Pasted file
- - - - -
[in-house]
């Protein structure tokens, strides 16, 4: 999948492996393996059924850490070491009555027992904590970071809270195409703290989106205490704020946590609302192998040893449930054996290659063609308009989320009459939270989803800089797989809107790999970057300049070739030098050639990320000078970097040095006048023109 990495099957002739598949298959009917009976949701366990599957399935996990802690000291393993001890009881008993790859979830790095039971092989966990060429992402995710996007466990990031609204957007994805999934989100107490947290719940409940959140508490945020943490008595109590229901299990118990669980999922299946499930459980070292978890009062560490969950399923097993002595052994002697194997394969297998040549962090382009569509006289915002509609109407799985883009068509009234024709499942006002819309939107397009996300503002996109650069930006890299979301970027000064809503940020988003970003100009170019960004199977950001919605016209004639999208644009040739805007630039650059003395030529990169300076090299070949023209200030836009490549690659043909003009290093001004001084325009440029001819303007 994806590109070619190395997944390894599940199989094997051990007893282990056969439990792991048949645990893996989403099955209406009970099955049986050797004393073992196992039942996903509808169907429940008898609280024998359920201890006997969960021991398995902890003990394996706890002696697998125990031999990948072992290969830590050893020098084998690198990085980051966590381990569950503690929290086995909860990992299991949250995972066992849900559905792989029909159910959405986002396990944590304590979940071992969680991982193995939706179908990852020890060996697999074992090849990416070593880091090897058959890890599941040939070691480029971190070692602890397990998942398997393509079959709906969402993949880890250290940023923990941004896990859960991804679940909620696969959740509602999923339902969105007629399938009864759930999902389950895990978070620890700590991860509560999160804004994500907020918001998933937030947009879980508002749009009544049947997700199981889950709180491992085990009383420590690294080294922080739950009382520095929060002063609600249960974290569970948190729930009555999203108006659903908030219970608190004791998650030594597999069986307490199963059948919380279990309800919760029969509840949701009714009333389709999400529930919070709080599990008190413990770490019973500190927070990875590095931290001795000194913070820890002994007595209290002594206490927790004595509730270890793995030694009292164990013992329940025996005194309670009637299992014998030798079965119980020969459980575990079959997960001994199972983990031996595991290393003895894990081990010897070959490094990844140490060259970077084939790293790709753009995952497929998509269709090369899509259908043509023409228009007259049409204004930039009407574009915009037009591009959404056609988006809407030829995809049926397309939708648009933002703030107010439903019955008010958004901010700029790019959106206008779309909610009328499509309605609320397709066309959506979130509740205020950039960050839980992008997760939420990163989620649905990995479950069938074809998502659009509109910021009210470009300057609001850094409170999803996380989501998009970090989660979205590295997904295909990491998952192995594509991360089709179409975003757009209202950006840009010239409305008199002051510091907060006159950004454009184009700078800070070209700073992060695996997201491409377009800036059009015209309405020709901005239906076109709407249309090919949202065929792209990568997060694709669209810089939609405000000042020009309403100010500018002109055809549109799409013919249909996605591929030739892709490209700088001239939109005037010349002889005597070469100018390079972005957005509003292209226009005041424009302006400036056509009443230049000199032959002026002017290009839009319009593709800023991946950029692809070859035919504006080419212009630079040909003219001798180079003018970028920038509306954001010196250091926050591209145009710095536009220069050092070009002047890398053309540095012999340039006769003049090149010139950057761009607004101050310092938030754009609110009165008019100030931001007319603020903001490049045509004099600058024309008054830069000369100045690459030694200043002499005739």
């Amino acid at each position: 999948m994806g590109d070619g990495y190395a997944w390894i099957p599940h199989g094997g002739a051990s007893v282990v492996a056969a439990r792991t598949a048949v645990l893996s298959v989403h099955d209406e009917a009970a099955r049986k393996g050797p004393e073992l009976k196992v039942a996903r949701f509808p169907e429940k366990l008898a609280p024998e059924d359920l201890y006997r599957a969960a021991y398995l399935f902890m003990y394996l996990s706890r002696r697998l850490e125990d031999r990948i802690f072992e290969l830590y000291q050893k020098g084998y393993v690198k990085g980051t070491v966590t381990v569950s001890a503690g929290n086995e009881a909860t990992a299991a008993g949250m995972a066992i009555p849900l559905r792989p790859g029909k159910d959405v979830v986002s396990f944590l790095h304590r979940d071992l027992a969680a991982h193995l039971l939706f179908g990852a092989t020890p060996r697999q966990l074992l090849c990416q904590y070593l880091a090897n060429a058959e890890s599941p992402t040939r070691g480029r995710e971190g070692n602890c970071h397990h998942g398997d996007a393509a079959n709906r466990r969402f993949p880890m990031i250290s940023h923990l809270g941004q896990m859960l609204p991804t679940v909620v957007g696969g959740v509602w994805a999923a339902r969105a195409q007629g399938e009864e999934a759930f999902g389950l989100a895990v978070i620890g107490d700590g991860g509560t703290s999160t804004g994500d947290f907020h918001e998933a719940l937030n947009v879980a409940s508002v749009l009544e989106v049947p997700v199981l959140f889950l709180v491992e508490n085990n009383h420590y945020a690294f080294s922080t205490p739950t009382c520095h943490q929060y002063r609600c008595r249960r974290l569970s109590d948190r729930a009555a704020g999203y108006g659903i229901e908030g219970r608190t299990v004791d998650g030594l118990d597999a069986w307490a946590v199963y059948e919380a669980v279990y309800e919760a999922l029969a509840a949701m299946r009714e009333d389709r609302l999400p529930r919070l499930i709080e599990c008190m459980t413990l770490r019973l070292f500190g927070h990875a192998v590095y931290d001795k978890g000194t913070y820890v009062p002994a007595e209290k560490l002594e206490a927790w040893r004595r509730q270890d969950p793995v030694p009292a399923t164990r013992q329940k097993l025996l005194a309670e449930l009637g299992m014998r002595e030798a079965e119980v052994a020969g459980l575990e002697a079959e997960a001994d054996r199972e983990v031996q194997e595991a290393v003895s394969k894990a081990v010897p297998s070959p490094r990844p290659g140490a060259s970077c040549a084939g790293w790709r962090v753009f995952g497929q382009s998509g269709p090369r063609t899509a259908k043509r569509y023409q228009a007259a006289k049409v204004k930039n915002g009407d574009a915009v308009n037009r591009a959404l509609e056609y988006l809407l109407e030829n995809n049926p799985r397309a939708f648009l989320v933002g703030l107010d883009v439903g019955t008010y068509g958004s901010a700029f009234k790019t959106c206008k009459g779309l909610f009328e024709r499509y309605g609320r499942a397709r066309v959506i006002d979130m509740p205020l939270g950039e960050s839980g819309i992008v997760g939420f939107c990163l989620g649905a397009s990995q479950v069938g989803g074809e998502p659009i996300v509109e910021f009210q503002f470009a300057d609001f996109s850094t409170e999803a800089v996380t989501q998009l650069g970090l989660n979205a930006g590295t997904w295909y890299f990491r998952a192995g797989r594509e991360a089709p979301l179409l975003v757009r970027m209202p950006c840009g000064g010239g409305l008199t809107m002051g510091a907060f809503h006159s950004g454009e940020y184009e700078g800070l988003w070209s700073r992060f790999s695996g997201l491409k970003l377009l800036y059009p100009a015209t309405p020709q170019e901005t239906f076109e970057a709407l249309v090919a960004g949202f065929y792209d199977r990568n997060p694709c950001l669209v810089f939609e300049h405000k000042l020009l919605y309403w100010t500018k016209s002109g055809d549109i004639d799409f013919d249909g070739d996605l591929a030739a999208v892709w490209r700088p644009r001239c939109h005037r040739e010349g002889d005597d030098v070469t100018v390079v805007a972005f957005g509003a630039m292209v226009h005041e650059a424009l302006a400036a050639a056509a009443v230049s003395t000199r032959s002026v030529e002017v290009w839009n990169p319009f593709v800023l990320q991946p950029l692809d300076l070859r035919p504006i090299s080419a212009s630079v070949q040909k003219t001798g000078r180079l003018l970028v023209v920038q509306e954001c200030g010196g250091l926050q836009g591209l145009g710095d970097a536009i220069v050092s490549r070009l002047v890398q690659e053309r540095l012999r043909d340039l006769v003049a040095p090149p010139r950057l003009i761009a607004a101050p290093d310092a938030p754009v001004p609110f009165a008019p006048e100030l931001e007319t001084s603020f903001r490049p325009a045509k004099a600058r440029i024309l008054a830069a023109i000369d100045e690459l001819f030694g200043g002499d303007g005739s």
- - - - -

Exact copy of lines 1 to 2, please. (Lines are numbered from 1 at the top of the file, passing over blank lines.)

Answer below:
[in-house]
């Protein structure tokens, strides 16, 4: 999948492996393996059924850490070491009555027992904590970071809270195409703290989106205490704020946590609302192998040893449930054996290659063609308009989320009459939270989803800089797989809107790999970057300049070739030098050639990320000078970097040095006048023109 990495099957002739598949298959009917009976949701366990599957399935996990802690000291393993001890009881008993790859979830790095039971092989966990060429992402995710996007466990990031609204957007994805999934989100107490947290719940409940959140508490945020943490008595109590229901299990118990669980999922299946499930459980070292978890009062560490969950399923097993002595052994002697194997394969297998040549962090382009569509006289915002509609109407799985883009068509009234024709499942006002819309939107397009996300503002996109650069930006890299979301970027000064809503940020988003970003100009170019960004199977950001919605016209004639999208644009040739805007630039650059003395030529990169300076090299070949023209200030836009490549690659043909003009290093001004001084325009440029001819303007 994806590109070619190395997944390894599940199989094997051990007893282990056969439990792991048949645990893996989403099955209406009970099955049986050797004393073992196992039942996903509808169907429940008898609280024998359920201890006997969960021991398995902890003990394996706890002696697998125990031999990948072992290969830590050893020098084998690198990085980051966590381990569950503690929290086995909860990992299991949250995972066992849900559905792989029909159910959405986002396990944590304590979940071992969680991982193995939706179908990852020890060996697999074992090849990416070593880091090897058959890890599941040939070691480029971190070692602890397990998942398997393509079959709906969402993949880890250290940023923990941004896990859960991804679940909620696969959740509602999923339902969105007629399938009864759930999902389950895990978070620890700590991860509560999160804004994500907020918001998933937030947009879980508002749009009544049947997700199981889950709180491992085990009383420590690294080294922080739950009382520095929060002063609600249960974290569970948190729930009555999203108006659903908030219970608190004791998650030594597999069986307490199963059948919380279990309800919760029969509840949701009714009333389709999400529930919070709080599990008190413990770490019973500190927070990875590095931290001795000194913070820890002994007595209290002594206490927790004595509730270890793995030694009292164990013992329940025996005194309670009637299992014998030798079965119980020969459980575990079959997960001994199972983990031996595991290393003895894990081990010897070959490094990844140490060259970077084939790293790709753009995952497929998509269709090369899509259908043509023409228009007259049409204004930039009407574009915009037009591009959404056609988006809407030829995809049926397309939708648009933002703030107010439903019955008010958004901010700029790019959106206008779309909610009328499509309605609320397709066309959506979130509740205020950039960050839980992008997760939420990163989620649905990995479950069938074809998502659009509109910021009210470009300057609001850094409170999803996380989501998009970090989660979205590295997904295909990491998952192995594509991360089709179409975003757009209202950006840009010239409305008199002051510091907060006159950004454009184009700078800070070209700073992060695996997201491409377009800036059009015209309405020709901005239906076109709407249309090919949202065929792209990568997060694709669209810089939609405000000042020009309403100010500018002109055809549109799409013919249909996605591929030739892709490209700088001239939109005037010349002889005597070469100018390079972005957005509003292209226009005041424009302006400036056509009443230049000199032959002026002017290009839009319009593709800023991946950029692809070859035919504006080419212009630079040909003219001798180079003018970028920038509306954001010196250091926050591209145009710095536009220069050092070009002047890398053309540095012999340039006769003049090149010139950057761009607004101050310092938030754009609110009165008019100030931001007319603020903001490049045509004099600058024309008054830069000369100045690459030694200043002499005739």